4.
Stout AP. Juvenile fibromatoses. Cancer 1954;7:953-78.  Back to cited text no. 4
    
5.
Yu Z, Parham D. Soft tissue. In: Hussain A, editor. Biopsy Interpretation of Pediatric Lesions. Philadelphia: Wolters Kluwer Health; 2014. p. 118-49.  Back to cited text no. 5
    
6.
Chaudhuri PM, Islam N, Das M, Chatterjee U, Datta C. Recurrent monophasic synovial sarcoma in a child. Indian J Pathol Microbiol 2019;62:643-5.  Back to cited text no. 6
[PUBMED]  [Full text]  
7.
Maity P, Chatterjee U, Das M, Patra S. Recurrent giant cell fibroblastoma in an infant: A diagnostic challenge. Fetal Pediatr Pathol 2020;8:1-8.  Back to cited text no. 7
    
8.
Kiyohara T, Maruta N, Iino S, Ido H, Tokuriki A, Hasegawa M. CD34-positive infantile myofibromatosis: Case report and review of hemangiopericytoma-like pattern tumors. J Dermatol 2016;43:1088-91.  Back to cited text no. 8
    
9.
Ogita A, Ansai SI. Infantile myofibroma: Case report and review of the literature. J Nippon Med Sch 2021;87:355-8.  Back to cited text no. 9
    
10.
Mentzel T, Bridge JA. Myopericytoma including myofibroma. In: Fletcher CD, Bridge JA, Hogendoorn PC, Mertens F, editors. World Health Organisation Classification of Tumours of Soft tissue and Bone. Lyon: IARC Press; 2013. p. 118-20.  Back to cited text no. 10
    
11.
Mentzel T, Agaram NP. Myopericytoma, including myofibroma. In: Fletcher CD, Bridge JA, Hogendoorn PC, Mertens F, editors. World Health Organisation Classification of Tumours of Soft tissue and Bone. Lyon: IARC Press; 2020. p. 182-5.  Back to cited text no. 11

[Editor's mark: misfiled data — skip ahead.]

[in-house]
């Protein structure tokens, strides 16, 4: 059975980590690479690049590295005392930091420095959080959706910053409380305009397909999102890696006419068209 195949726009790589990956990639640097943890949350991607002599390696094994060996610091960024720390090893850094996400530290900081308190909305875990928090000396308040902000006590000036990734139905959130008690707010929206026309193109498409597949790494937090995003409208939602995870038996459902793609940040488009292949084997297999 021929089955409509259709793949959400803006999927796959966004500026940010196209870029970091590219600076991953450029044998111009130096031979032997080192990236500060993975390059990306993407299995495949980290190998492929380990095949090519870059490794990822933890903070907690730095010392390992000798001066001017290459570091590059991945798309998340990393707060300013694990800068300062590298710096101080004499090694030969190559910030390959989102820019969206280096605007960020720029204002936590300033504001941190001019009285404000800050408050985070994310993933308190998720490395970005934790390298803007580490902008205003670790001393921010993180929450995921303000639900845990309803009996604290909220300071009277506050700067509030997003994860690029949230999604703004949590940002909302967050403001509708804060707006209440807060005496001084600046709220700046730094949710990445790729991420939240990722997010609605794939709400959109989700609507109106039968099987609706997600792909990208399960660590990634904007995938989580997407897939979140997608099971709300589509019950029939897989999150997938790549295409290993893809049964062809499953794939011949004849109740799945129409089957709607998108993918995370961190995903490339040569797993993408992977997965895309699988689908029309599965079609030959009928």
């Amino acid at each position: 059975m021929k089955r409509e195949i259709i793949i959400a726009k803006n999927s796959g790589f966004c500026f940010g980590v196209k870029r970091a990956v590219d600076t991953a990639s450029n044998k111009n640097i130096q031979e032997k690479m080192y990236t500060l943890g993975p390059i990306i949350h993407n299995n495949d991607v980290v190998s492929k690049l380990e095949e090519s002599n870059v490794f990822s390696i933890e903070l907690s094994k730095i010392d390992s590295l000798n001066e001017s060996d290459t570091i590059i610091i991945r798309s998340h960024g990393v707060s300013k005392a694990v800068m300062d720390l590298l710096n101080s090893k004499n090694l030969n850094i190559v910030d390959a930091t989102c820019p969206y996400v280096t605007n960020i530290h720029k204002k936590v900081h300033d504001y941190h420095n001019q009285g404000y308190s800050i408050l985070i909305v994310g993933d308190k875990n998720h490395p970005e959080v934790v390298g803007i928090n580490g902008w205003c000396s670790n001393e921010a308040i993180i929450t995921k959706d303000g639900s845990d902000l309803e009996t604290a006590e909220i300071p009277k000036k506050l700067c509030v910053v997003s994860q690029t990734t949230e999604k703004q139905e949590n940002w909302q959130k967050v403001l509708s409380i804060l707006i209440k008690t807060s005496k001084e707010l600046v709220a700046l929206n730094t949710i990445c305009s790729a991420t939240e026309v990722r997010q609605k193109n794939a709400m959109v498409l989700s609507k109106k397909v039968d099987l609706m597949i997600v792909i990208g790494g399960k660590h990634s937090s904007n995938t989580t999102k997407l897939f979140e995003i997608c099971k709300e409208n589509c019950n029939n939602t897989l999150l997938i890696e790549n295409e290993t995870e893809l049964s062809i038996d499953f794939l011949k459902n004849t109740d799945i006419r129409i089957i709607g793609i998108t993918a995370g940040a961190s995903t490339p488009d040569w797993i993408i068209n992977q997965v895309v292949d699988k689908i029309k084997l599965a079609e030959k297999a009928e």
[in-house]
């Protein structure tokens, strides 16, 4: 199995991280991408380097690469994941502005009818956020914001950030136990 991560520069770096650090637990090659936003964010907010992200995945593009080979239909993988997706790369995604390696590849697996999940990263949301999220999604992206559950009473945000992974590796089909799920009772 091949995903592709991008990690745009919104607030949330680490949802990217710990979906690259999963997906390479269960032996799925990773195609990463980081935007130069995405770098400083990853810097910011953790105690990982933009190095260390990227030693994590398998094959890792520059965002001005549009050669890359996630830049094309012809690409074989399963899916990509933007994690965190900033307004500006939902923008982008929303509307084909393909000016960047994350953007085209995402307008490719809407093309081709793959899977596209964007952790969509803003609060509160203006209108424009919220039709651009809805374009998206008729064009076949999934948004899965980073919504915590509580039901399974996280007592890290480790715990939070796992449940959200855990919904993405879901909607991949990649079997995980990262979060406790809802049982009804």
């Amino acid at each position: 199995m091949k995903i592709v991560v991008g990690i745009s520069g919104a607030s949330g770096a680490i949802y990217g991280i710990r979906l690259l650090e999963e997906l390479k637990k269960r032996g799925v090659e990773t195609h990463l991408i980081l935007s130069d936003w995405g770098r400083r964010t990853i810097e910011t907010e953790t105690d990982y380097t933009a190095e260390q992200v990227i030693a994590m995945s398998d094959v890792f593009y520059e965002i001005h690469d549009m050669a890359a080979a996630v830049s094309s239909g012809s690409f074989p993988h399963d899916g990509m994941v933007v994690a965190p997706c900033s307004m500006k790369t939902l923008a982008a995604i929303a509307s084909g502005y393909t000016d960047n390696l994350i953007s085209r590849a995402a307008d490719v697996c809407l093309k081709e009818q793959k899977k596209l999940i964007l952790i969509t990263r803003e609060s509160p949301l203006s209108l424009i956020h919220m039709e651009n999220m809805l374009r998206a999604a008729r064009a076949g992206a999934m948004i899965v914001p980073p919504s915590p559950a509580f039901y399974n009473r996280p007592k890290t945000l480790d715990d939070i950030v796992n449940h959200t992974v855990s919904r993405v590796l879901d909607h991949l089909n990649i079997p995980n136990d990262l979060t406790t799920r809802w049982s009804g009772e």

12.
Das M, Mukherjee D, Gupta SD, Mukherjee S, Chatterjee U, Datta C. Congenital nasopharyngeal teratoma causing airway obstruction in the newborn. J Cancer Res Ther 2015;11:1040.  Back to cited text no. 12
    
13.
Eze N, Pitkin L, Crowley S, Wilson P, Daya H. Solitary infantile myofibroma compromising the airway. Int J Pediatr Otorhinolaryngol 2004;68:1533-7.  Back to cited text no. 13
    
14.
Lin HW, Jung D, Lee LN, Sadow PM, Rocco JW. Solitary myofibroma of the oropharynx causing airway obstruction in an adult. Ear Nose Throat J 2014;93:410-7.  Back to cited text no. 14
    
15.
Garcia-Perla A, Belmonte-Caro R, Infante-Cossio P, Muñoz-Ramos M, Esteban-Ortega F. Upper airway distress due to an oropharyngeal infantile myofibroma. J Craniomaxillofac Surg 2012;40:e112-4.  Back to cited text no. 15
    
16.
Martignetti JA, Tian L, Li D, Ramirez MC, Camacho-Vanegas O, Camacho SC, et al. Mutations in PDGFRB cause autosomal-dominant infantile myofibromatosis. Am J Hum Genet 2013;92:1001-7.  Back to cited text no. 16
    


    Figures

  [Figure 1], [Figure 2], [Figure 3]



 

Top
Print this article  Email this article

    

 
  Search
 
  
 
    Similar in PUBMED
   Search Pubmed for
   Search in Google Scholar for
 Related articles
    Article in PDF (2,884 KB)
    Citation Manager
    Access Statistics
    Reader Comments
    Email Alert *
    Add to My List *
* Registration required (free)  


    Abstract
   Introduction
   Case Reports
   Discussion
   Conclusion
    References
    Article Figures

 Article Access Statistics
    Viewed170    
    Printed6    
    Emailed0    
    PDF Downloaded9    
    Comments [Add]    

Recommend this journal


Contact us | Sitemap | Advertise | What's New | Copyright and Disclaimer | Privacy Notice

  2005 - Journal of Indian Association of Pediatric Surgeons | Published by Wolters Kluwer - Medknow 

Online since 1st May '05